Did you know that your heart health is linked to your hearing health? In fact, there’s an important connection between your ears and your heart. And neglecting your cardiovascular system could spell trouble for your hearing. Let’s discuss!

1. How Are Heart Health and Hearing Health Related?

Normal blood flow is critical for good hearing health. Inside the inner ear, there exist tiny, delicate hair cells that turn sound into electrical impulses. And these impulses travel to the brain so we can hear speech, music or noise. Those hair cells rely on good circulation to function properly. Heart disease and hypertension can decrease the blood flow to the inner ear. If those hair cells don’t get enough oxygen, they can become permanently damaged. Without those hair cells, you become unable to hear as well as you should.

2. Can Hearing Loss Be an Indicator of Issues With Cardiovascular Health?

It can indeed. The inner ear is small, sensitive and susceptible to changes in blood flow. As a result, cardiovascular disease usually affects the ear first. In fact, about 40% of people with mild or moderate hypertension also have hearing loss. 

3. So How Can People Take Care of Their Cardiovascular Systems?

Proper cardiovascular care starts with knowing and decreasing your risk factors. Keys to good heart health include staying physically active, maintaining a healthy weight, and not smoking. You should also stay on top of your blood pressure, cholesterol level, and hemoglobin AIC. People with diabetes often experience elevated levels of hemoglobin AIC, so it’s especially important to monitor that if you also have diabetes.

If you do have high blood pressure, diabetes, or high cholesterol, make sure you talk to your doctor about what you can do to get your numbers into a normal range. This may include changing your diet, your lifestyle or taking prescription medication.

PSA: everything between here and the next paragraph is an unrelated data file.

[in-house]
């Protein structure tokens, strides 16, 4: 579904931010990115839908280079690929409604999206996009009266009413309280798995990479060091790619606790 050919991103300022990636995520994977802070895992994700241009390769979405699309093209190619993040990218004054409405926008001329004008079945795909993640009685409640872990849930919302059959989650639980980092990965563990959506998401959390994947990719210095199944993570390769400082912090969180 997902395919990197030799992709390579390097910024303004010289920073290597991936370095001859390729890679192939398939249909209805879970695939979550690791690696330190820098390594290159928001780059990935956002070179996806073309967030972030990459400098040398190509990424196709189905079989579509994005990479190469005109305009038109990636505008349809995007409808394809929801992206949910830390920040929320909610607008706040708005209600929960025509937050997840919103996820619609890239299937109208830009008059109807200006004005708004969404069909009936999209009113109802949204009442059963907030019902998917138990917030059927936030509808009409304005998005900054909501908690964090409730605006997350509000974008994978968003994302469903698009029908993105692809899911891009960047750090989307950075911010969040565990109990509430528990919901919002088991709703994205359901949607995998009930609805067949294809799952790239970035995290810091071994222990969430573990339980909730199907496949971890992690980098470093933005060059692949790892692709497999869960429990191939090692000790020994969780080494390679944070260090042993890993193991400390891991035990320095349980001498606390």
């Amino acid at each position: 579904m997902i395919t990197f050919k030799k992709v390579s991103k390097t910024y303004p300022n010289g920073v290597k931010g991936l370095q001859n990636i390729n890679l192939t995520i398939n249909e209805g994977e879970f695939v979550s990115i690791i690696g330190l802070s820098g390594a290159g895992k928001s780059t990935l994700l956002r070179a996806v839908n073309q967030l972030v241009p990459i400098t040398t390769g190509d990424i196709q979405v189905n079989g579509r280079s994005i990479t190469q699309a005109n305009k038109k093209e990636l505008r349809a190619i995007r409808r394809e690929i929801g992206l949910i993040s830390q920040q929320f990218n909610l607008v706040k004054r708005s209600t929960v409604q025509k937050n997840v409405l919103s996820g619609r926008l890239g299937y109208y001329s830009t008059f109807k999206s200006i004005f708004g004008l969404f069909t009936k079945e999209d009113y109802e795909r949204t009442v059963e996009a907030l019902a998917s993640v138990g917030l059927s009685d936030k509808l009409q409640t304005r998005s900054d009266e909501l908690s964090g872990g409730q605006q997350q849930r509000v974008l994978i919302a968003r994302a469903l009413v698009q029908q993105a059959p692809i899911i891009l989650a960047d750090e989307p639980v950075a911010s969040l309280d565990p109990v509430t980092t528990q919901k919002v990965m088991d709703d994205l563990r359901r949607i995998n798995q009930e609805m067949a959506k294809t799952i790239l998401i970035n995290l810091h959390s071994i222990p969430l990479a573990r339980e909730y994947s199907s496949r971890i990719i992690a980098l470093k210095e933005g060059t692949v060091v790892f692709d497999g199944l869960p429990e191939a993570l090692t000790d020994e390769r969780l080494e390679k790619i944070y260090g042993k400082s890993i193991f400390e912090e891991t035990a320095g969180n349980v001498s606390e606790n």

By taking care of your cardiovascular system, you’re also protecting your hearing health proactively. Consider these studies and stats which better demonstrate how cardiovascular risk factors are also associated with hearing loss: 

  • A new study from JAMA confirming that smoking increases the risk of hearing loss. 
  • The American Diabetes Association stating that hearing loss is twice as common in people who have diabetes and that people with prediabetes (blood sugar levels higher than normal but not high enough yet to have type 2 diabetes) have a 30% higher rate of hearing loss than people with normal blood sugar levels.  
  • This study from Japan correlating overweigh and obesity with an increased risk of hearing loss.
  • Another study from JAMA that found that hearing loss was more prevalent in individuals with worse physical activity profiles.

4. What Other Health Issues Are Associated With Hearing Loss?

Hearing loss is strongly associated with diminished mental health, specifically memory-related conditions like dementia. Research from Johns Hopkins shows that mild hearing loss doubles the risk of dementia, while moderate hearing loss triples the risk. 

Hearing loss also increases the risk of falls and injuries. Hearing plays an important role in maintaining your balance and equilibrium. Without it, you become more prone to falling and injury. People with mild hearing loss are three times more likely to fall and more likely to have an injury when they are working, driving or just having fun. 

Finally, people with hearing loss are at higher risk for depression and social isolation. Hearing loss can contribute to feelings of shame and embarrassment due to being unable to follow conversations successfully. As a result, people with untreated hearing loss ten to withdraw from group interactions altogether. 

5. What Should Someone Do if They Suspect They Have Hearing Loss?

Don’t procrastinate. Visit a hearing care professional to get your hearing professionally tested. A hearing specialist can definitively tell you whether you have hearing loss and how severe the diagnosis is. Then, you are your provider can discuss your options so you can get back to hearing your best. 

Stay Proactive When It Comes to Your Hearing Health and Heart Health

Hearing loss is not curable, but it is treatable. And the sooner you start treatment, the better the potential outcome. In fact, researchers are looking at whether earlier use of hearing aids can delay or prevent dementia

Find out what noises you may be missing! Schedule an appointment today for a hearing consultation. And if you aren’t sure whether you have hearing loss, try our FREE online hearing screening in the privacy of your own home.